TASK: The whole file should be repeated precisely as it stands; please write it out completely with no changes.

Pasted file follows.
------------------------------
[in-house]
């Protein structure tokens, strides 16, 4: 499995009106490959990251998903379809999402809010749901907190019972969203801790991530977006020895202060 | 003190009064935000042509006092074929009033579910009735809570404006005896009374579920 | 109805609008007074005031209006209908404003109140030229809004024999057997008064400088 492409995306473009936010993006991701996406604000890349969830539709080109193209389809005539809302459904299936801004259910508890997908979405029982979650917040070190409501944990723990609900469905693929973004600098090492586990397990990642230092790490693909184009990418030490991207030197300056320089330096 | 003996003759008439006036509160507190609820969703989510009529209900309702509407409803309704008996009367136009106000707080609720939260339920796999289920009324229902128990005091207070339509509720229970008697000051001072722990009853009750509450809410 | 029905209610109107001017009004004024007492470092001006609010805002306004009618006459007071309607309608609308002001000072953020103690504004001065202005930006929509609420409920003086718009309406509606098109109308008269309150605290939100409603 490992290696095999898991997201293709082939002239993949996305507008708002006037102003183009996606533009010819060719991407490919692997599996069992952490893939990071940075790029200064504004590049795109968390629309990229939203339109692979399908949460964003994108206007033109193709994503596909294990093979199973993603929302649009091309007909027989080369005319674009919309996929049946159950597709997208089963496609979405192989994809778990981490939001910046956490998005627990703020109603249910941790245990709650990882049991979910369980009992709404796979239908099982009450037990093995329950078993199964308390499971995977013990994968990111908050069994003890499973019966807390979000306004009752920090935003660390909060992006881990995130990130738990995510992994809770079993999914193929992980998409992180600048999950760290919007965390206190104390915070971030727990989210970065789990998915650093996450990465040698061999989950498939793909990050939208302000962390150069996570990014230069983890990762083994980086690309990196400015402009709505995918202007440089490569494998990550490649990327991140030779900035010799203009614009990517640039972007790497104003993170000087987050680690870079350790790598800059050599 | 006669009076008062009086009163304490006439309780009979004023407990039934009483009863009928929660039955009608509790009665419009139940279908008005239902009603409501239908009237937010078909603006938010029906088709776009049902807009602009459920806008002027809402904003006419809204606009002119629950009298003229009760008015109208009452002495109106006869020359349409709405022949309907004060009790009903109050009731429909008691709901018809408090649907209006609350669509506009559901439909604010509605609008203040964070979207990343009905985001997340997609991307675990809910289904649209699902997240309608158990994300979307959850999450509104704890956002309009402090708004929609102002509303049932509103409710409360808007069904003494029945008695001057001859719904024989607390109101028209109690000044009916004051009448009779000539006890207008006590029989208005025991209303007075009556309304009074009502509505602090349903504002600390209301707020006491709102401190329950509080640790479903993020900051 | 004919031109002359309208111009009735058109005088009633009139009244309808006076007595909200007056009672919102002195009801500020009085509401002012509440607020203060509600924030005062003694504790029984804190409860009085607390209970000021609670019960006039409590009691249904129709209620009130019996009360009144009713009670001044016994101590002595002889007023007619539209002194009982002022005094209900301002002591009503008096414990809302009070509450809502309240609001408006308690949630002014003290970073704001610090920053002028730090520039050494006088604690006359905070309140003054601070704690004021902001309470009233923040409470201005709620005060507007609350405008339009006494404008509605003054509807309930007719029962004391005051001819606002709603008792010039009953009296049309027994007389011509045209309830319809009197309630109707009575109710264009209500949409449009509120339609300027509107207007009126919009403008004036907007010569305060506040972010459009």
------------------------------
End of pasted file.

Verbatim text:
[in-house]
């Protein structure tokens, strides 16, 4: 499995009106490959990251998903379809999402809010749901907190019972969203801790991530977006020895202060 | 003190009064935000042509006092074929009033579910009735809570404006005896009374579920 | 109805609008007074005031209006209908404003109140030229809004024999057997008064400088 492409995306473009936010993006991701996406604000890349969830539709080109193209389809005539809302459904299936801004259910508890997908979405029982979650917040070190409501944990723990609900469905693929973004600098090492586990397990990642230092790490693909184009990418030490991207030197300056320089330096 | 003996003759008439006036509160507190609820969703989510009529209900309702509407409803309704008996009367136009106000707080609720939260339920796999289920009324229902128990005091207070339509509720229970008697000051001072722990009853009750509450809410 | 029905209610109107001017009004004024007492470092001006609010805002306004009618006459007071309607309608609308002001000072953020103690504004001065202005930006929509609420409920003086718009309406509606098109109308008269309150605290939100409603 490992290696095999898991997201293709082939002239993949996305507008708002006037102003183009996606533009010819060719991407490919692997599996069992952490893939990071940075790029200064504004590049795109968390629309990229939203339109692979399908949460964003994108206007033109193709994503596909294990093979199973993603929302649009091309007909027989080369005319674009919309996929049946159950597709997208089963496609979405192989994809778990981490939001910046956490998005627990703020109603249910941790245990709650990882049991979910369980009992709404796979239908099982009450037990093995329950078993199964308390499971995977013990994968990111908050069994003890499973019966807390979000306004009752920090935003660390909060992006881990995130990130738990995510992994809770079993999914193929992980998409992180600048999950760290919007965390206190104390915070971030727990989210970065789990998915650093996450990465040698061999989950498939793909990050939208302000962390150069996570990014230069983890990762083994980086690309990196400015402009709505995918202007440089490569494998990550490649990327991140030779900035010799203009614009990517640039972007790497104003993170000087987050680690870079350790790598800059050599 | 006669009076008062009086009163304490006439309780009979004023407990039934009483009863009928929660039955009608509790009665419009139940279908008005239902009603409501239908009237937010078909603006938010029906088709776009049902807009602009459920806008002027809402904003006419809204606009002119629950009298003229009760008015109208009452002495109106006869020359349409709405022949309907004060009790009903109050009731429909008691709901018809408090649907209006609350669509506009559901439909604010509605609008203040964070979207990343009905985001997340997609991307675990809910289904649209699902997240309608158990994300979307959850999450509104704890956002309009402090708004929609102002509303049932509103409710409360808007069904003494029945008695001057001859719904024989607390109101028209109690000044009916004051009448009779000539006890207008006590029989208005025991209303007075009556309304009074009502509505602090349903504002600390209301707020006491709102401190329950509080640790479903993020900051 | 004919031109002359309208111009009735058109005088009633009139009244309808006076007595909200007056009672919102002195009801500020009085509401002012509440607020203060509600924030005062003694504790029984804190409860009085607390209970000021609670019960006039409590009691249904129709209620009130019996009360009144009713009670001044016994101590002595002889007023007619539209002194009982002022005094209900301002002591009503008096414990809302009070509450809502309240609001408006308690949630002014003290970073704001610090920053002028730090520039050494006088604690006359905070309140003054601070704690004021902001309470009233923040409470201005709620005060507007609350405008339009006494404008509605003054509807309930007719029962004391005051001819606002709603008792010039009953009296049309027994007389011509045209309830319809009197309630109707009575109710264009209500949409449009509120339609300027509107207007009126919009403008004036907007010569305060506040972010459009």